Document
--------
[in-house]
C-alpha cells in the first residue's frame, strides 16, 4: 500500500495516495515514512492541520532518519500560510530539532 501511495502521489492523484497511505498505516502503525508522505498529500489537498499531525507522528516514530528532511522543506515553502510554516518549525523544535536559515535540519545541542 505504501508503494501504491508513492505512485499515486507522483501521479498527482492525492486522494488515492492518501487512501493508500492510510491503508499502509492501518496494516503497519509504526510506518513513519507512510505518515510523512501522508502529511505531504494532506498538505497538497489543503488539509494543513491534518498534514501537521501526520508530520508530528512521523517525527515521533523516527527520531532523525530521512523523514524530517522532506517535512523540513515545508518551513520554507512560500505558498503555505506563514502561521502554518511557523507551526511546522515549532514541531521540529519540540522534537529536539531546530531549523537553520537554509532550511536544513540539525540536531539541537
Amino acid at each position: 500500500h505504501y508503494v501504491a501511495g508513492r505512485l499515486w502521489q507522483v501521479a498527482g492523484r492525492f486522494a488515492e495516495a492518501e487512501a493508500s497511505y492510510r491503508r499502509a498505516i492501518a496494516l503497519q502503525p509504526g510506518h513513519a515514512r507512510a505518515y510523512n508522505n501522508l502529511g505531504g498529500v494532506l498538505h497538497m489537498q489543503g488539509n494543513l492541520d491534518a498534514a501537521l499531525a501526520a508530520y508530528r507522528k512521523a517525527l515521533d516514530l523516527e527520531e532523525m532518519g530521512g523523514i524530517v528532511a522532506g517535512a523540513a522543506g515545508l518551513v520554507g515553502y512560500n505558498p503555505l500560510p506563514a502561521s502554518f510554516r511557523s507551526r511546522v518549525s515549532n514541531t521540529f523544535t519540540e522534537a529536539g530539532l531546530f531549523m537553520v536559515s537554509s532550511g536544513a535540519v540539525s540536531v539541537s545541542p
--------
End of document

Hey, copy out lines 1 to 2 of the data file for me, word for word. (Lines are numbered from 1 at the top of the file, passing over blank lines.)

[in-house]
C-alpha cells in the first residue's frame, strides 16, 4: 500500500495516495515514512492541520532518519500560510530539532 501511495502521489492523484497511505498505516502503525508522505498529500489537498499531525507522528516514530528532511522543506515553502510554516518549525523544535536559515535540519545541542 505504501508503494501504491508513492505512485499515486507522483501521479498527482492525492486522494488515492492518501487512501493508500492510510491503508499502509492501518496494516503497519509504526510506518513513519507512510505518515510523512501522508502529511505531504494532506498538505497538497489543503488539509494543513491534518498534514501537521501526520508530520508530528512521523517525527515521533523516527527520531532523525530521512523523514524530517522532506517535512523540513515545508518551513520554507512560500505558498503555505506563514502561521502554518511557523507551526511546522515549532514541531521540529519540540522534537529536539531546530531549523537553520537554509532550511536544513540539525540536531539541537